After a weeks-long teaser campaign that caused much chatter and speculation, Fusion Garage was revealed as the company behind the parody company TabCo. Fusion Garage made last year’s failed JooJoo tablet, and the company disappeared off the radar after that product was withdrawn from the market. So is there room for one more OS in the tablet party? Fusion Garage clearly believes so, given the effort the company put into its big reveal, but the road ahead is going to be a bumpy one—even with Android app support. The software interface showed off today looks intriguing, but the hardware and price left us less excited.
Much less excited. Let’s start with the price. Not surprisingly, the Grid10, as the Fusion Garage tablet is called, doesn’t forge much new ground here—particularly when considering the Wi-Fi-only model The 16GB Wi-Fi model will sell for $499, same as the Apple iPad 2 and Samsung Galaxy Tab 10.1, and $100 more than the HP TouchPad; that same price can buy a 32GB tablet with the Lenovo IdeaPad K1. The 16GB Wi-Fi and 3G version will sell for $599, making it $50 less than the comparable Apple iPad, at least. Though it’s unlikely that $50 edge is enough for someone to consider a Grid10 over an Apple iPad. Both models went on pre-sale today at Amazon.com, and both will ship September 15.
The raw specs are largely unimpressive as well. It has a dual-core 1.2GHz Nvidia Tegra 2 CPU, up from the standard 1GHz on all other Tegra 2 tablets to date; but its 512MB of RAM is half what every other Tegra 2 tablet has, which may explain the sluggishness observed in the webcast unveiling of the tablet. It also has 16GB of memory, and Wi-Fi 802.11 b/g/n, both standard features; and the HDMI ouput and microSD are good inclusions over some of the others. It measures 10.8 by 6.83 by 0.55 inches, and weighs 1.52 pounds, making it about the same thickness and weight as the average Android Honeycomb tablet we’ve seen. In other words, no real innovations here.
Of the specs, only the screen resolution impresses. At 1366 by 768, the Grid10 has the highest resolution 10-inch class tablet on the market. How in practice this will affect the display of apps on its screen remains unknown, though.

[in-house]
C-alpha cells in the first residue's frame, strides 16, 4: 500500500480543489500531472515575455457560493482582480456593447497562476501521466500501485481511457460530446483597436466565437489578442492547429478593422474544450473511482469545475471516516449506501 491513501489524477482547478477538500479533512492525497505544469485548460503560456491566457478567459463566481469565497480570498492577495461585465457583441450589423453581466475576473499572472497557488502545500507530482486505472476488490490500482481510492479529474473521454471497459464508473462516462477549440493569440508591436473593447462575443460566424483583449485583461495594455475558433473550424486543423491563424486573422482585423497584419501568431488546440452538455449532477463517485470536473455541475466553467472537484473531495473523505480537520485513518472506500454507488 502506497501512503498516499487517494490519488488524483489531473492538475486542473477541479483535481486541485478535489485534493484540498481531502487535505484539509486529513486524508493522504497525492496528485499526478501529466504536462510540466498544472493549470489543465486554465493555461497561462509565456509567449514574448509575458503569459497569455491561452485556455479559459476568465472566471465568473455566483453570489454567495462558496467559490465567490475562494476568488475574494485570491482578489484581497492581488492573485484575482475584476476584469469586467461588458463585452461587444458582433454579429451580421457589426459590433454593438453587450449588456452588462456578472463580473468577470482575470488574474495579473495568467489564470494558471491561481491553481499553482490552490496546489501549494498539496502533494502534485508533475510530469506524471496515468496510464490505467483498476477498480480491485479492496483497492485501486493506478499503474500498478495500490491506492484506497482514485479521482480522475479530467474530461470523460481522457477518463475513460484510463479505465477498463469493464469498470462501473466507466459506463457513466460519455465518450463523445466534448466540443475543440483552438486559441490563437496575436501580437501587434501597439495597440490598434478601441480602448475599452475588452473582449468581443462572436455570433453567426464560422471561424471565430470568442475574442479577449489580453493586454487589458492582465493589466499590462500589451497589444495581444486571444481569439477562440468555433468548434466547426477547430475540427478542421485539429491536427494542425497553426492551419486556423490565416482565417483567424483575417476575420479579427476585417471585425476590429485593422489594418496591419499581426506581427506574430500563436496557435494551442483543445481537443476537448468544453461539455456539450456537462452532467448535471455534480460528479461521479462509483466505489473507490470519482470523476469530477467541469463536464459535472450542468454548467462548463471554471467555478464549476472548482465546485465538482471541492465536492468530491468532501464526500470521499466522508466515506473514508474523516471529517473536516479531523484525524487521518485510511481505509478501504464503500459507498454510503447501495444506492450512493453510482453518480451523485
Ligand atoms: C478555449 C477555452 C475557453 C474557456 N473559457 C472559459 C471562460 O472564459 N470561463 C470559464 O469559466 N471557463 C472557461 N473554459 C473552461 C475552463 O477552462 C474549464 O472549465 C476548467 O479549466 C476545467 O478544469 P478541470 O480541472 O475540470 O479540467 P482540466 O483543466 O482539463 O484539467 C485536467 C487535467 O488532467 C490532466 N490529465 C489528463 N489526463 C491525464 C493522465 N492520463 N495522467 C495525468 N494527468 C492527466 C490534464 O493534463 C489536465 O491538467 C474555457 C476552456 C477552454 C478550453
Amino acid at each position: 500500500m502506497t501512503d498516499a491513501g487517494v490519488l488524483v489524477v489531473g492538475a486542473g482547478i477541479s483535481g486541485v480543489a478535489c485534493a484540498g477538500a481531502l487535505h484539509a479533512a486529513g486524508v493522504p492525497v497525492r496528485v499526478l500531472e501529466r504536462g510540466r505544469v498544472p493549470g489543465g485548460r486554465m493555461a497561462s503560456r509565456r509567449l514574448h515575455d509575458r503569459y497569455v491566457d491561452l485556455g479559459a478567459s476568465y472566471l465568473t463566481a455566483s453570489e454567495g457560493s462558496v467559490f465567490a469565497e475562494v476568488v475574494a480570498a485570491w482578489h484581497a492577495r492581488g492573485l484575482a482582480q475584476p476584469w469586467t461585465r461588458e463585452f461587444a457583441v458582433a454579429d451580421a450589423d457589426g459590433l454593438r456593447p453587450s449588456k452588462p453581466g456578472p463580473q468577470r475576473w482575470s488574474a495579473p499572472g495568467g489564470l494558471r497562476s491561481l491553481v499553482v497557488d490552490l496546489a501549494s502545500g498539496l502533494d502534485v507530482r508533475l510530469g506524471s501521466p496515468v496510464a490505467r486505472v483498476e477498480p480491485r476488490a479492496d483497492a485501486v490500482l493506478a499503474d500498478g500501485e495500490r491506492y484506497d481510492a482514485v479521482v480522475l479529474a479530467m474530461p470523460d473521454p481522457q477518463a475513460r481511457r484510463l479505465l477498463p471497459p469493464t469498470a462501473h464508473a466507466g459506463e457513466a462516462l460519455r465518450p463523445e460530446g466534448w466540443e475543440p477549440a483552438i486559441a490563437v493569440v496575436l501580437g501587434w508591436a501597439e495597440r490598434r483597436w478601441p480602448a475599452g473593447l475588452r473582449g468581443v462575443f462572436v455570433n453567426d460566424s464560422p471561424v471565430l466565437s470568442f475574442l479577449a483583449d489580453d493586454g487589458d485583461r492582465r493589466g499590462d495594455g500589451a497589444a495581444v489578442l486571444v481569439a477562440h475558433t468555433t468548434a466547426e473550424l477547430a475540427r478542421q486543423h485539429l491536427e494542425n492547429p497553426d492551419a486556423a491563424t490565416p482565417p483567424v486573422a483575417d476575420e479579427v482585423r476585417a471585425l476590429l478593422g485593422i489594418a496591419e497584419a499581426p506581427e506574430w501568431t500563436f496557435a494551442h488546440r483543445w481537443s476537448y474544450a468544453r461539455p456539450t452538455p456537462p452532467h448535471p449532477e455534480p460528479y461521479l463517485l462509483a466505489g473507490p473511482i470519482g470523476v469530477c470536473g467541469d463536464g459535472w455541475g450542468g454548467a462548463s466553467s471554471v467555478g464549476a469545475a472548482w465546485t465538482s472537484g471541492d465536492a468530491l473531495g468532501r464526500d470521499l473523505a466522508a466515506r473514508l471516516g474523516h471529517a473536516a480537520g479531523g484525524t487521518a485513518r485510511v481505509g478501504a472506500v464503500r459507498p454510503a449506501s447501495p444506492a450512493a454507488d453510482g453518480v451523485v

The other thing that caught my attention about the Grid10: The wheel-style navigation built into the GridOS. Fusion Garage’s GridOS is built on top of an Android kernel, but has a very different interface and navigation. The OS can run Android apps for phone and tablet; phone apps will be centered, while tablet apps will appear scaled to full-screen, according to CEO Chandra Rathakrishnan, though how those apps will look on the display may be a wildcard. The jog wheel style navigation is not a new concept to me; I’ve seen variants introduced into some mobile apps, and into an Android multitasking widget on Lenovo’s IdeaPad K1, and when I’ve used it, I found the ring helped me navigate more efficiently than the scroll in Android Honeycomb’s “recently accessed apps.” Whether this wheel-style navigation will be appealing on the Grid tablet remains to be seen in use.
I also liked what was shown of the grid cluster structure that serves as the home screen alternative in the appropriately named GridOS. Grouping apps together appeared fairly easy, and tap to expand.
Such interface niceties may prove useful, and Fusion Garage has a bigger picture plan with its newly announced phone, too. But they have a tough hill to climb. Neither the pricing nor the specs/physical design appear to innovate (really, any advantage from that high-res screen and slightly pushed CPU gets cancelled out by the low memory and heavy, bulky design). Fusion Garage is far from a household name; consumers may be less likely to take a chance on a no name than on a tablet from a known quantity like HP. Android app compatibility will appeal to those who are more tech savvy; but if you’re tech savvy, this may not be a fit for what you’re looking for, either.
Ultimately, Fusion Garage’s overproduced, faux press conference webcast; its clever and socially engaging parody campaign; and gimmicks like skywriting over San Francisco won’t be what the company is judged by. The Grid10 itself will have to stand out in the crowd. And given the lack of Fusion Garage’s mainstream name recognition, it looks as if the Grid10 will have to fight twice as hard as others to stand out, and even then it may not stand out for long beyond its 15 minutes of launch fame.
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